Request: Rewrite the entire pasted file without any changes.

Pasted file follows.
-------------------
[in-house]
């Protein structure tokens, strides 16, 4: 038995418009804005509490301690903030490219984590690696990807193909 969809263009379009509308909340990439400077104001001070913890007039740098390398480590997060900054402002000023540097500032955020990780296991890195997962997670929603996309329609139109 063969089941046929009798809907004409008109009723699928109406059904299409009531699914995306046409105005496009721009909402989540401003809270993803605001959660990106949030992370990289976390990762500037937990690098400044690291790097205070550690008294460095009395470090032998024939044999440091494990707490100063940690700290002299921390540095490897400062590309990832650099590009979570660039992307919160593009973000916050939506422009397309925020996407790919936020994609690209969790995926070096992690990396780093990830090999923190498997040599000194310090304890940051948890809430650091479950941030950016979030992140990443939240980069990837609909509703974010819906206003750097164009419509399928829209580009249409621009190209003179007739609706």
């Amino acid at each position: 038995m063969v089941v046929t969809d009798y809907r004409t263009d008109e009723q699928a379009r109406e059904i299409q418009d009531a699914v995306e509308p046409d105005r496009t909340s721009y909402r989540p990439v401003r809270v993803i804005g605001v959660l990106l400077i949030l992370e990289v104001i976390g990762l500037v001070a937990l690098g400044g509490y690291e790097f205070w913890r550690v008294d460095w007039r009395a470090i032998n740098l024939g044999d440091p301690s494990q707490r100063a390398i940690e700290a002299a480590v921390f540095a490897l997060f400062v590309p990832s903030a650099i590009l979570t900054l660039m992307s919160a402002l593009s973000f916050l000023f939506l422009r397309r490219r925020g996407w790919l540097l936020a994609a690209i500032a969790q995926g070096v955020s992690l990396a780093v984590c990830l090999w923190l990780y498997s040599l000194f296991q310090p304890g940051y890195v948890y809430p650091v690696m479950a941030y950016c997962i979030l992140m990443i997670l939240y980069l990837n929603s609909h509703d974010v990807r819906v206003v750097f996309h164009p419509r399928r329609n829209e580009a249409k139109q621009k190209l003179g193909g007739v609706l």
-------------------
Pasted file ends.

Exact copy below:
[in-house]
């Protein structure tokens, strides 16, 4: 038995418009804005509490301690903030490219984590690696990807193909 969809263009379009509308909340990439400077104001001070913890007039740098390398480590997060900054402002000023540097500032955020990780296991890195997962997670929603996309329609139109 063969089941046929009798809907004409008109009723699928109406059904299409009531699914995306046409105005496009721009909402989540401003809270993803605001959660990106949030992370990289976390990762500037937990690098400044690291790097205070550690008294460095009395470090032998024939044999440091494990707490100063940690700290002299921390540095490897400062590309990832650099590009979570660039992307919160593009973000916050939506422009397309925020996407790919936020994609690209969790995926070096992690990396780093990830090999923190498997040599000194310090304890940051948890809430650091479950941030950016979030992140990443939240980069990837609909509703974010819906206003750097164009419509399928829209580009249409621009190209003179007739609706």
């Amino acid at each position: 038995m063969v089941v046929t969809d009798y809907r004409t263009d008109e009723q699928a379009r109406e059904i299409q418009d009531a699914v995306e509308p046409d105005r496009t909340s721009y909402r989540p990439v401003r809270v993803i804005g605001v959660l990106l400077i949030l992370e990289v104001i976390g990762l500037v001070a937990l690098g400044g509490y690291e790097f205070w913890r550690v008294d460095w007039r009395a470090i032998n740098l024939g044999d440091p301690s494990q707490r100063a390398i940690e700290a002299a480590v921390f540095a490897l997060f400062v590309p990832s903030a650099i590009l979570t900054l660039m992307s919160a402002l593009s973000f916050l000023f939506l422009r397309r490219r925020g996407w790919l540097l936020a994609a690209i500032a969790q995926g070096v955020s992690l990396a780093v984590c990830l090999w923190l990780y498997s040599l000194f296991q310090p304890g940051y890195v948890y809430p650091v690696m479950a941030y950016c997962i979030l992140m990443i997670l939240y980069l990837n929603s609909h509703d974010v990807r819906v206003v750097f996309h164009p419509r399928r329609n829209e580009a249409k139109q621009k190209l003179g193909g007739v609706l």